Radio has the broadest reach (97%) of any platform among Hispanic adults, reports Nielsen in a recent study [download page], followed by TV (90%) and smartphones (87%). Heavy radio listeners tend to skew slightly male and are younger and more likely to work than heavy TV viewers, per the report’s analysis.
The study compared heavy users of radio, TV, the internet and print newspapers. Heavy users are defined as the top 2 quintiles (the top 40%) based on time spent.
In terms of age, heavy TV viewers are the oldest on average (45), followed by heavy print newspaper readers (42), heavy radio listeners (40) and heavy internet users (35).
There are some fairly considerable differences in the gender composition of Hispanic heavy media users. While heavy TV (56%) and print newspaper (52%) readers skew female, heavy radio users instead skew male (52%), while there’s an even split for heavy internet users.
Heavy Hispanic TV viewers tend to be the most different from the rest of the pack. Not only are they the oldest, with the most female skew, but they also are far less likely to work full- or part-time (56% do), and have considerably lower household incomes (averaging $54,600) than other heavy media users. They’re also the least likely to use social media, with fewer than two-thirds doing so.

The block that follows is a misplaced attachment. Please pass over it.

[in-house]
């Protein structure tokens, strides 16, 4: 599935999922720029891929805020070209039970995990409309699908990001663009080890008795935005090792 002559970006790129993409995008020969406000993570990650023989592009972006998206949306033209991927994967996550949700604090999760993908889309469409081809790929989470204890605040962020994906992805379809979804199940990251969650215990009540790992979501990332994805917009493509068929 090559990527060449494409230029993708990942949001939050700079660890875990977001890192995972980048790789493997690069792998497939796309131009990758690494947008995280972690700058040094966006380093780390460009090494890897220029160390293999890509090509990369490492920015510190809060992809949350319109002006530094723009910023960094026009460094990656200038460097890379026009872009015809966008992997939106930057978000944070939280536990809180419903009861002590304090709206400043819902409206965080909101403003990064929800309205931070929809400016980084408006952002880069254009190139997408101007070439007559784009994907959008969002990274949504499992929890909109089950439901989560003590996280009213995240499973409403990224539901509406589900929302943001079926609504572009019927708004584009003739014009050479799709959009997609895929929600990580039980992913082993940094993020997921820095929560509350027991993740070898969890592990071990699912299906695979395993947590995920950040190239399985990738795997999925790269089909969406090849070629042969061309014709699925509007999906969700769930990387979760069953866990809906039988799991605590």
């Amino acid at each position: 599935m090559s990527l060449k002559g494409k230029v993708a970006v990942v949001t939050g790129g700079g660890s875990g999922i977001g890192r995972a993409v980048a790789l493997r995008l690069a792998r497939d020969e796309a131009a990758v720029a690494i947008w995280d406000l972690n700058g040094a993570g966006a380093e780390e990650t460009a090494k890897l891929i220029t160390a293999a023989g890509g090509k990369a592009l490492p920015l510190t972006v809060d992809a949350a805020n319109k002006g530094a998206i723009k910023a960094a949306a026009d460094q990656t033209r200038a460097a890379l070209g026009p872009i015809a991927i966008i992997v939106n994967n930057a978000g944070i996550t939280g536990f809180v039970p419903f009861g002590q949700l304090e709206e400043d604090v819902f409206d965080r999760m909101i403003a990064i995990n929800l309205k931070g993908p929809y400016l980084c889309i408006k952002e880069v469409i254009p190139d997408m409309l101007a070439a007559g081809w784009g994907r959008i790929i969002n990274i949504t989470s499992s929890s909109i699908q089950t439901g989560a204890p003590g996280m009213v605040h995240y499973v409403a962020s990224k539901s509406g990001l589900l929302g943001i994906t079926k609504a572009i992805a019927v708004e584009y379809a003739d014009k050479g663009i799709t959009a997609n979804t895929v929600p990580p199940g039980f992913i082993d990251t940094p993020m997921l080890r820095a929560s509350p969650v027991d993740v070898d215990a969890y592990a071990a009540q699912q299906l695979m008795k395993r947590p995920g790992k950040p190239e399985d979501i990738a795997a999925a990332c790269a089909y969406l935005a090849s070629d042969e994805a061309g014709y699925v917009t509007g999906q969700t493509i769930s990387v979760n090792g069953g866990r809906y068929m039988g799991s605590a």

Heavy internet users, by contrast, are the most likely to be working full- or part-time (73%), have the highest average annual household incomes ($66,600), and are the most likely to be using social media (89%).
Returning to radio listening, the report indicates that Hispanics aged 12 and older (not just heavy listeners):
- Spend 12 hours and 50 minutes on average with radio each week;
- Listen most during the 10AM-3PM daypart;
- Count Mexican Regional as their top format; and
- Listen out of home (70%) much more often than in the home (30%).
About the Data: The heavy media users data is based on Nielsen Scarborough USA+ Release 2, 2015, while the rest of the data is based on RADAR 130 data for September 2016, Nielsen Audio National Regional Database for Fall 2015, and the Nielsen Comparable Metrics Report for Q1 2016.